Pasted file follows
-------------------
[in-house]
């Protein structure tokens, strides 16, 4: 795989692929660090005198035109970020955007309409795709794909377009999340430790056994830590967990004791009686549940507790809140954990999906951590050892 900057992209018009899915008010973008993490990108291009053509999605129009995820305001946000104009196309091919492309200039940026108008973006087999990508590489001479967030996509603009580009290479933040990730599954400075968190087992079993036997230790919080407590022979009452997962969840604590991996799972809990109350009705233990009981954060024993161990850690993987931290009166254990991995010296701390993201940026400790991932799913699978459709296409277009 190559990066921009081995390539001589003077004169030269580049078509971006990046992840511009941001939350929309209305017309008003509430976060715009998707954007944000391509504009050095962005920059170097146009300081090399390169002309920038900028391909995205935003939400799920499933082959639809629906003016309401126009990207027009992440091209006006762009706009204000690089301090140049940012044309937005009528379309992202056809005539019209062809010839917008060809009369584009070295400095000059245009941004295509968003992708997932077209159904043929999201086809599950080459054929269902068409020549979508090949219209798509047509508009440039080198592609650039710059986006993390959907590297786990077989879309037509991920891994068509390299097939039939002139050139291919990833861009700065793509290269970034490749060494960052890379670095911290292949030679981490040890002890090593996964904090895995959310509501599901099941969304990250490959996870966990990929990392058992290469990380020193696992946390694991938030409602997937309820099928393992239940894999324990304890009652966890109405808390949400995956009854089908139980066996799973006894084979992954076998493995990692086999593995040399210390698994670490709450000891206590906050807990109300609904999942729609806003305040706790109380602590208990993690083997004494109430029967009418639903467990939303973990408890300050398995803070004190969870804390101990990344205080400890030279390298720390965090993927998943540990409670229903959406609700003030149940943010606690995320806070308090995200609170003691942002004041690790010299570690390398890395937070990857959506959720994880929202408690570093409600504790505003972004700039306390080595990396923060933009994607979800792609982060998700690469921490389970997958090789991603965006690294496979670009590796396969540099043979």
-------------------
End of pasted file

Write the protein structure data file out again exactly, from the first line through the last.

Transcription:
[in-house]
């Protein structure tokens, strides 16, 4: 795989692929660090005198035109970020955007309409795709794909377009999340430790056994830590967990004791009686549940507790809140954990999906951590050892 900057992209018009899915008010973008993490990108291009053509999605129009995820305001946000104009196309091919492309200039940026108008973006087999990508590489001479967030996509603009580009290479933040990730599954400075968190087992079993036997230790919080407590022979009452997962969840604590991996799972809990109350009705233990009981954060024993161990850690993987931290009166254990991995010296701390993201940026400790991932799913699978459709296409277009 190559990066921009081995390539001589003077004169030269580049078509971006990046992840511009941001939350929309209305017309008003509430976060715009998707954007944000391509504009050095962005920059170097146009300081090399390169002309920038900028391909995205935003939400799920499933082959639809629906003016309401126009990207027009992440091209006006762009706009204000690089301090140049940012044309937005009528379309992202056809005539019209062809010839917008060809009369584009070295400095000059245009941004295509968003992708997932077209159904043929999201086809599950080459054929269902068409020549979508090949219209798509047509508009440039080198592609650039710059986006993390959907590297786990077989879309037509991920891994068509390299097939039939002139050139291919990833861009700065793509290269970034490749060494960052890379670095911290292949030679981490040890002890090593996964904090895995959310509501599901099941969304990250490959996870966990990929990392058992290469990380020193696992946390694991938030409602997937309820099928393992239940894999324990304890009652966890109405808390949400995956009854089908139980066996799973006894084979992954076998493995990692086999593995040399210390698994670490709450000891206590906050807990109300609904999942729609806003305040706790109380602590208990993690083997004494109430029967009418639903467990939303973990408890300050398995803070004190969870804390101990990344205080400890030279390298720390965090993927998943540990409670229903959406609700003030149940943010606690995320806070308090995200609170003691942002004041690790010299570690390398890395937070990857959506959720994880929202408690570093409600504790505003972004700039306390080595990396923060933009994607979800792609982060998700690469921490389970997958090789991603965006690294496979670009590796396969540099043979």